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I wonder is it possible. in highly compressed objects, such as neutron stars and black holes, (I'm not sure that this applies to singularities), that the physical conditions within these objects partially mimic the conditions assumed to exist shortly after the big bang, particularly with regard to the boson meditated interactions of the standard model.

My question is whether the assumed convergence of coupling constants on these scales is taken into account when we try to model these systems and whether (probably unanswerable), this may prevent the formation of a singularity.

As far as I know, current experimental evidence does give some support to the idea that at high enough energies, unification of coupling constants is a possibility.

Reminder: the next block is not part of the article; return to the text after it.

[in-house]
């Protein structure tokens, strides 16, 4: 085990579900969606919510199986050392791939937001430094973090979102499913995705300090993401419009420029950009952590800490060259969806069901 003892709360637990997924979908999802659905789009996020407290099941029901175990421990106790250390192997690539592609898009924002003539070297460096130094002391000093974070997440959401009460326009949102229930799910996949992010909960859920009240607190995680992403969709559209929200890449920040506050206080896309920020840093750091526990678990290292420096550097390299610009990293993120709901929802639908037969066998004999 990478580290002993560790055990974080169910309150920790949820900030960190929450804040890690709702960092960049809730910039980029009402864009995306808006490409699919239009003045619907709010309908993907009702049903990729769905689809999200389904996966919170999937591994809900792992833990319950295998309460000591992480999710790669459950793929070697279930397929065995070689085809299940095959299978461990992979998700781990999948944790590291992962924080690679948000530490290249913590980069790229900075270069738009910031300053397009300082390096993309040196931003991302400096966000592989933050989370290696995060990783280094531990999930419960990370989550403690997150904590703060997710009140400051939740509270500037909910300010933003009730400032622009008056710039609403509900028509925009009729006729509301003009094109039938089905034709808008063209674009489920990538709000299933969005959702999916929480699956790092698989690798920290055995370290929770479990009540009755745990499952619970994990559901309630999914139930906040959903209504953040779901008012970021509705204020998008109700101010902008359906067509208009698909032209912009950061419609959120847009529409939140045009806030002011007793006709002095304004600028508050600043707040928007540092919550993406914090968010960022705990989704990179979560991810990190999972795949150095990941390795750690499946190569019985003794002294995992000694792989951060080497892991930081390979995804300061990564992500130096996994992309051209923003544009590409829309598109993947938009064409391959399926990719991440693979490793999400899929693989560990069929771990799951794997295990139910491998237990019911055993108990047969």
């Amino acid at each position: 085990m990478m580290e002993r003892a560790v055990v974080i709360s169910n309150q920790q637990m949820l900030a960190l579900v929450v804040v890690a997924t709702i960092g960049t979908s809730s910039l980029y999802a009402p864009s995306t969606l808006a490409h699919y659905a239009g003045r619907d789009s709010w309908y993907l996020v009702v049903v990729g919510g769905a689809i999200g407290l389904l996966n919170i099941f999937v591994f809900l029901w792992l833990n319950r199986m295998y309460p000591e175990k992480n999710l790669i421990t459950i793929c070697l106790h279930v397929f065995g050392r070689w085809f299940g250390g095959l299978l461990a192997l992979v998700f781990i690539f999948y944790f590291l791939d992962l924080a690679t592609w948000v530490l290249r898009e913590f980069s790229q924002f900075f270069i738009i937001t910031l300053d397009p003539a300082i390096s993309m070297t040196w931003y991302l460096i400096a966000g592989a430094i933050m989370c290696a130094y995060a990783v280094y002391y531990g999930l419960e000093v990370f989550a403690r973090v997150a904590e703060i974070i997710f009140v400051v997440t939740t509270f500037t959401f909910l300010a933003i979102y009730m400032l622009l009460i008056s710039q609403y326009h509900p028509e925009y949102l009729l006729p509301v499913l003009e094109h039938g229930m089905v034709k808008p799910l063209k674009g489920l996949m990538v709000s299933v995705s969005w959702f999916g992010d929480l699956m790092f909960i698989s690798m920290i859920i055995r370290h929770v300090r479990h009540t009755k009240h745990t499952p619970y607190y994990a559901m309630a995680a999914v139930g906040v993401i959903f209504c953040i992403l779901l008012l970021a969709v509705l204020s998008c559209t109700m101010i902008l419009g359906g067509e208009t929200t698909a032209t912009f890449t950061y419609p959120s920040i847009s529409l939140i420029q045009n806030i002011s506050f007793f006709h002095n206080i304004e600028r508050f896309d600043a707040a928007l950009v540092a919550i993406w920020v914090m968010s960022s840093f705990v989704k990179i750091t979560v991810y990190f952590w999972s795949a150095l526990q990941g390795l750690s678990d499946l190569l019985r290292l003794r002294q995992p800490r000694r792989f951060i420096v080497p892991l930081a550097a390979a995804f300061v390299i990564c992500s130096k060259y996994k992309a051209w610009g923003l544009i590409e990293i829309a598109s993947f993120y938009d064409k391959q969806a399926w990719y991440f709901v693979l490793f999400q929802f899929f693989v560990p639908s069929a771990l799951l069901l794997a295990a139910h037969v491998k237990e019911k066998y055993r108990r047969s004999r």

To summarise, I am wondering if, beneath the event horizon of a collapsed star, there still may exist a recognisable physical object, due ( in some handwavy way), to unification/convergence/modification of coupling constants?

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The short answer is no. Compressed objects form from gravitational interactions, and the unification of coupling constants at some unification scale would only alter the type of matter being compressed, and not the nature of the compression itself. In order to resolve a singularity, one would need a modification of General Relativity at high energies, which is the nature of the study of quantum gravity, the characteristic energy scales of which are much, much, higher than the expected unification scale of the standard model gauge theory.

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